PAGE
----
South Africa’s apartheid history and the distortions it created in the space economy have had tremendous effects on secondary cities. Because of constrained urbanization under apartheid, dense settlements sprang up at the edge of the so-called homeland areas as close to urban areas in “white” South Africa as possible. These settlements were in fact residential suburbs of cities maybe 50 to 100 kilometres away. People living in these displaced settlements have to spend almost a third of their meagre incomes on transport to work or to look for jobs. The spatial legacy of apartheid continues to have negative impacts on efficiency, exclusion and poverty. Spatial transformation is therefore the ultimate goal of the Integrated Urban Development Framework (IUDF).
Many of the issues that intermediate cities are dealing with are structural and require a long term vision and plan which is implemented with determination. The aim is to create more compact cities structured around public transit corridors and nodes. This will improve city productivity (by improving efficiency) and inclusivity (by improving the access of historically disadvantaged citizens to employment and consumption opportunities).
However better spatial planning cannot on its own transform space – it requires strong and sustained leadership over a long period of time. It also requires an ability to raise the funds needed, budget for long term change and co-ordinate investment across different government agencies. Sustained partnerships with the private sector and citizens are required. In other words, achieving spatial change requires impact in a variety of areas including governance, financial management, fiscal leveraging, service delivery etc.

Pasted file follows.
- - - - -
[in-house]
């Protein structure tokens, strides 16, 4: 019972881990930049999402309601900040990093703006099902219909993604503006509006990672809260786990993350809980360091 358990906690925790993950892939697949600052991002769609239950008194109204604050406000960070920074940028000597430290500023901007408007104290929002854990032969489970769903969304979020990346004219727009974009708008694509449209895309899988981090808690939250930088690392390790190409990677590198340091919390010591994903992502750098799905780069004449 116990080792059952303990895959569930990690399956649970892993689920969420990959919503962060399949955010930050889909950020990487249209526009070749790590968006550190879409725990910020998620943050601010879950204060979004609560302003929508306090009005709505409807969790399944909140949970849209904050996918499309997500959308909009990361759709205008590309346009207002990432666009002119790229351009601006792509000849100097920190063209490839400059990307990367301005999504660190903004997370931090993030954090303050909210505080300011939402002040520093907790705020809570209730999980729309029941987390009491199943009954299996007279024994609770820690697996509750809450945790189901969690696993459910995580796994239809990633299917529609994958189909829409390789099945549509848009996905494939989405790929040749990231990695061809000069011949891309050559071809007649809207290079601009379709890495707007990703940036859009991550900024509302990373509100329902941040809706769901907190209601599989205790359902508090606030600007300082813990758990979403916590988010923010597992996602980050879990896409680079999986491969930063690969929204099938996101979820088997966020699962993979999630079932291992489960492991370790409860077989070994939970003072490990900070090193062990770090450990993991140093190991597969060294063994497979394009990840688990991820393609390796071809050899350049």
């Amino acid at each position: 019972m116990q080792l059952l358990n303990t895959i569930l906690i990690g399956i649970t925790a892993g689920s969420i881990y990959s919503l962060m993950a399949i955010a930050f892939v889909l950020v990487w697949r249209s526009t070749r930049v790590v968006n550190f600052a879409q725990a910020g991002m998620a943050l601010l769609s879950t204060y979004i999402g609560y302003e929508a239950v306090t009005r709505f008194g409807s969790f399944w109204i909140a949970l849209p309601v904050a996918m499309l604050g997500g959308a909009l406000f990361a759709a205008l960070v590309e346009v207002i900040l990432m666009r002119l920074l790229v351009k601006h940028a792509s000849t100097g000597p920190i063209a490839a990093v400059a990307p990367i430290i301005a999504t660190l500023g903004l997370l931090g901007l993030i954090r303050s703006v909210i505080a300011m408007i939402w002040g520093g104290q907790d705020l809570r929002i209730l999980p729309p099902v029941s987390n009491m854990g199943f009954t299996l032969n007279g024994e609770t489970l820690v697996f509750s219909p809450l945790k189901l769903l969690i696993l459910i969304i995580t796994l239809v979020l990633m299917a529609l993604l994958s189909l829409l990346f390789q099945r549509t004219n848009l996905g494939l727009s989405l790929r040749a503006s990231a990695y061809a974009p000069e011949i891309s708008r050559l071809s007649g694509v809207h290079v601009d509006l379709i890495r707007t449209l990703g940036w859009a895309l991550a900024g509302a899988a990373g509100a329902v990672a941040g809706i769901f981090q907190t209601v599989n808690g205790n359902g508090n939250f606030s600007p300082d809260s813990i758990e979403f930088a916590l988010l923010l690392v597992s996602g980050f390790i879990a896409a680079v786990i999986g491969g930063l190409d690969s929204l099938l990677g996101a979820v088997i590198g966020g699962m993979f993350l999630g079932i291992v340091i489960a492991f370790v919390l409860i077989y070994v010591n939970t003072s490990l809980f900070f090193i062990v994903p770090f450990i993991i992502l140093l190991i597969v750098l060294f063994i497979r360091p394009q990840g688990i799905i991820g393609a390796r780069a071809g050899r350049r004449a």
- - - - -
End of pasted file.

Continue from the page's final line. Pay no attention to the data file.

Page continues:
In line with the IUDF, the Department of Cooperative Governance with its partners has designed an Intermediate City Municipalities (ICM) programme that provides support to enable them to respond to the development challenges that they face. The support programme is aimed at enhancing planning and implementation processes to address the massive spatial dislocations inherited from apartheid. This is a focus on more strategic use of infrastructure investment to promote the mobility/land use linkage as well as instruments and platforms for aligning infrastructure investments across different spheres of government. The programme is also exploring ways of boosting long term economic development planning and its implementation. At the same time improving governance and financial management in the intermediate cities will allow them to more effectively use and leverage both grant and own sources in pursuit of development objectives. These measures will be backed up by reforms in infrastructure grants with incentives for performance and for more flexibility and strategic use of funds.